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As I have recently started on my third course with the Open University, I've decided it's time I shared my experiences. This review is not going to focus on what the OU offers, because they have a perfectly good website (www.open.ac.uk) which details all this in much better detail than I could - and this would be a very long review if I talked about every aspect of the OU at length.
In a nutshell, the Open University provides those who are in full-time work, house-bound, didn't make grades required, or for whatever reason unable or unwilling to attend a traditional bricks-and-mortar university. If university is not an option due to worries about fees and student loans looming over your head, you may well find, as I did, that you qualify for a grant, which I'll discuss more in a minute. There are several named degrees and diplomas or you can mix and match to work towards an Open Degree which is basically a Bachelor of Arts or Science with or without honours depending on how many points you attain and whether they are more strongly weighted towards arts/science.
I first decided to study through the OU on a whim, having a job where I spend long periods of time waiting for phone calls. I attended uni for a while although never finished my course (I choose poorly) and wanted to try out a short course to see if I enjoyed studying again. It was really easy to sign up and pay online and I actually
selected two courses to begin with - Writing for the Internet and Studying Mammals - both of which are no longer on offer. They were short courses at 10 points each, and looking through the information on the website I felt confident that I had enough time free to work on them. As they were under 30 points, I did have to pay, but they were reasonably priced at around £120 each.
Just before the classes started (about the same time) I received my course materials and was contacted by my tutor for my writing class. She was very helpful and made it clear that she was there to help whenever needed. She also set little tasks to carry out on the course forum part of the website, so it was easy to keep on track.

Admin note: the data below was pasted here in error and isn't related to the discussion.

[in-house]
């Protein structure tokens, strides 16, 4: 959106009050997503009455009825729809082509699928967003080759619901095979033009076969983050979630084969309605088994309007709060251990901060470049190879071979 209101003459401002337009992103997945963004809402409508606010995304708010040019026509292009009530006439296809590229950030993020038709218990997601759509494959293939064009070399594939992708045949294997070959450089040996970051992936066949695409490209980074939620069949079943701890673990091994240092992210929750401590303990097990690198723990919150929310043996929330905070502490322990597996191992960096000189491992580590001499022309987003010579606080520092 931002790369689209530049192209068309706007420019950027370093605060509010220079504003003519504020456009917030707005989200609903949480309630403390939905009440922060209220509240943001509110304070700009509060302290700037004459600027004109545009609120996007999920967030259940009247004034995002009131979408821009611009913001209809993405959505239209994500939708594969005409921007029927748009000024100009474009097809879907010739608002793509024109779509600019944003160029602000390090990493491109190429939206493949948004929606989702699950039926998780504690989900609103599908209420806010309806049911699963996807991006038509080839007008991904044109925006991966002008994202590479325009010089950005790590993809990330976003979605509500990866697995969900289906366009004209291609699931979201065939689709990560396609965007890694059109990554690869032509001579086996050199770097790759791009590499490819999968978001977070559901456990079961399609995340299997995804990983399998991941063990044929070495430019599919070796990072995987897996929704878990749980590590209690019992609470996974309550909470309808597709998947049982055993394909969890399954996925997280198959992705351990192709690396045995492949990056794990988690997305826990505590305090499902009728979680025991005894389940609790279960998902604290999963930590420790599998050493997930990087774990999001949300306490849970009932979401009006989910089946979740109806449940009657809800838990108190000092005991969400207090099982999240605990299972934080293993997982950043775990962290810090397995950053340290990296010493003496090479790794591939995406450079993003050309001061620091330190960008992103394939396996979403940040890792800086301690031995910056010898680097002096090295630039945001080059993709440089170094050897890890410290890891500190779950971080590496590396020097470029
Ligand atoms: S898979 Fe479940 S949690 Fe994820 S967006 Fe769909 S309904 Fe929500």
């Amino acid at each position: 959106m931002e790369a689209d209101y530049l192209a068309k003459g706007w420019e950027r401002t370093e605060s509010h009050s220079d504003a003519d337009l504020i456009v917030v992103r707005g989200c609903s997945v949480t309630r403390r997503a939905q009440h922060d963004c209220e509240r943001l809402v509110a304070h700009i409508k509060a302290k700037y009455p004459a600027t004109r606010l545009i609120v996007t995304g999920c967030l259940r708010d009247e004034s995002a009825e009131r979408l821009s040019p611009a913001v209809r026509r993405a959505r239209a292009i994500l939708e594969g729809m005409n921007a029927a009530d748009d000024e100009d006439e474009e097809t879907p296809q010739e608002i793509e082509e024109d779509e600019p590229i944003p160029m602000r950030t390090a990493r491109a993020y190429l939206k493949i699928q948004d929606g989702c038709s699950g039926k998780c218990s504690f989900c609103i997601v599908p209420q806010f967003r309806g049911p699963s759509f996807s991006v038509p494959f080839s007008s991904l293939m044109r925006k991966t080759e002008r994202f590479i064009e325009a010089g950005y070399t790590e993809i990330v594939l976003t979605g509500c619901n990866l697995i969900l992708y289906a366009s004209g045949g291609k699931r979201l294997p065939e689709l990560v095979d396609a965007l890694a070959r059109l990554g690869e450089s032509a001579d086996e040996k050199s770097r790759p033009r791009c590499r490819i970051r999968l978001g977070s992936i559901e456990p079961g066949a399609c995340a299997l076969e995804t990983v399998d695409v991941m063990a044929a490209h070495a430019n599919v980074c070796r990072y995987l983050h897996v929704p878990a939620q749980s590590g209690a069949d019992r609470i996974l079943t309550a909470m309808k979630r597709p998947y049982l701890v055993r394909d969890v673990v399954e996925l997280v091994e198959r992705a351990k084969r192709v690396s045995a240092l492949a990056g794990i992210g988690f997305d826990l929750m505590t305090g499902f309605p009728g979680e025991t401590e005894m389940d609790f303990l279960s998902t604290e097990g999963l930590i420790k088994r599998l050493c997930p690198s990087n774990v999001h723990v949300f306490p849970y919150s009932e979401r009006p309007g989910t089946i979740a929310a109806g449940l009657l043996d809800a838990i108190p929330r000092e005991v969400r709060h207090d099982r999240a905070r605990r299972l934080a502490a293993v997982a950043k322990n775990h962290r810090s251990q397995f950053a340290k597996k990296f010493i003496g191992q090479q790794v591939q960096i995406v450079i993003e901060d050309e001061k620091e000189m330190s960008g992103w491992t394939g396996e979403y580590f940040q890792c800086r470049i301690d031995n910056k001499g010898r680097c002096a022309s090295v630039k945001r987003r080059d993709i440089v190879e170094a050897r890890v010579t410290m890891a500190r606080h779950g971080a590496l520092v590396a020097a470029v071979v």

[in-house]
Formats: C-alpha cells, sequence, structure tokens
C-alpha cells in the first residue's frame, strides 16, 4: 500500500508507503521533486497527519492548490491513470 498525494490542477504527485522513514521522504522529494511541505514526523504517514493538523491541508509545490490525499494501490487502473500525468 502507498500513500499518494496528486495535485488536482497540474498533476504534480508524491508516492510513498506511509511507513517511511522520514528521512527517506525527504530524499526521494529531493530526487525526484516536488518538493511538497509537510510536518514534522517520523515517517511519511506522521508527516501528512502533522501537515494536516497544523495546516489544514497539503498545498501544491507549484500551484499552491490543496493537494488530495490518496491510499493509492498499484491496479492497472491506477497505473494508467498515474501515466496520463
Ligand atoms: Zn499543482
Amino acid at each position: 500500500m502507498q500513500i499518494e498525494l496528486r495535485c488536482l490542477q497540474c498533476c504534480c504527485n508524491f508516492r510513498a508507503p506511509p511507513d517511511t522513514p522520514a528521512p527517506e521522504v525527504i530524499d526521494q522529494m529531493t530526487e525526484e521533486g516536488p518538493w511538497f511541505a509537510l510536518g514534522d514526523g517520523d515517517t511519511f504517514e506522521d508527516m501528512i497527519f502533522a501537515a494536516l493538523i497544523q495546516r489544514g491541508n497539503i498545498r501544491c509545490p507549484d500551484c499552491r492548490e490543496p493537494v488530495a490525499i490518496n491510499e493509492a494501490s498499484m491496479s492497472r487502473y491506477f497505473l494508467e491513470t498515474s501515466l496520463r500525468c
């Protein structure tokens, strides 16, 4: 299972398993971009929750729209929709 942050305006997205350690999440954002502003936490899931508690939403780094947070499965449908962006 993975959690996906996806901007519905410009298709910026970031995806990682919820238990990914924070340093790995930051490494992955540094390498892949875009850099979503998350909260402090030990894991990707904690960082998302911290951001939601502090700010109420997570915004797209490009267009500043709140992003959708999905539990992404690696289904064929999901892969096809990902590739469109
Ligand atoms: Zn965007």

My other tutor probably only emailed me once throughout the entire course. I got the feeling that this course was not divided into tutor groups like the other had been, so the forum was a mass of people throwing out ideas and questions and I found it very hard to keep on track with the tasks at hand without a tutor checking I wasn't falling behind. This course also had the option of two end times, and after getting a little behind I chose the latter. Well, a holiday later and I was pretty far behind and catching up seemed daunting - the workload was a little heavier than the website had let on and doing two at once was biting off a bit more than I could chew. I ended up not completing the course because I didn't have time.
So tip number one if you decide to go with the OU - don't get behind!! I should point out that they send study calendars so you know where you should be, and both courses had a "catch-up week".
Anyway, I recently decided to start again as they are offering a new course in Welsh which I have always been interested in learning. I was a little concerned it would be really difficult to learn a language which looks so confusing "by myself". Once I received my materials I felt much better, the books (specially written for OU study) are really great and correspond with tracks on the audio CD, just as my Studying Mammals course book had referred to segments of DVDs. I am only two weeks in and have learned an enormous amount already, all broken down into manageable activites and chunks. There is also a practise book which is very thorough - I definitely feel like I have taken everything in.
My tutor for this course has been wonderful, he emailed and sent a letter before it began to tell me when he can be contacted, and that I can arrange phone calls if I want extra practise. I had my first in-person tutorial on Saturday which was a lot of fun and quite well attended so I got to meet a lot of my fellow students. I definitely felt less alone and like there are lots of people to practice with and to ask for help should I get stuck.
I will probably review the course once I'm done, so I won't go into too much detail, but the workload seems actually less than for the 10-point classes, I am getting it done really quickly, perhaps because it's so engaging and presented in a manageable way.
I was interested to find out that I could get financial support even though I am working full time. Even though I live with my parent who has a high income, the OU don't take this into account, and I qualify for full course fees plus expenses as I don't already hold a degree! I am still in the process of getting them due to them being ridiculously picky about paperwork (they didn't deem my senior university lecturer neighbour as suitable to verify my passport photocopy!) but at least they returned it quickly so I'm hoping I'll see the money soon!!
My advice if you are planning on taking an OU course is definitely ensure you have plenty of time to study, and don't let yourself fall behind. A good tutor can make or break the course, but remember that they are getting paid to help you so don't feel bad about getting in touch with them if you don't feel like you are getting enough help. I am looking forward to further tutorials and my online tutorials. There is such a wide range of courses there is bound to be something to take your fancy so whether you're satisfying an interest or taking a course to further your career, I definitely recommend looking into OU study.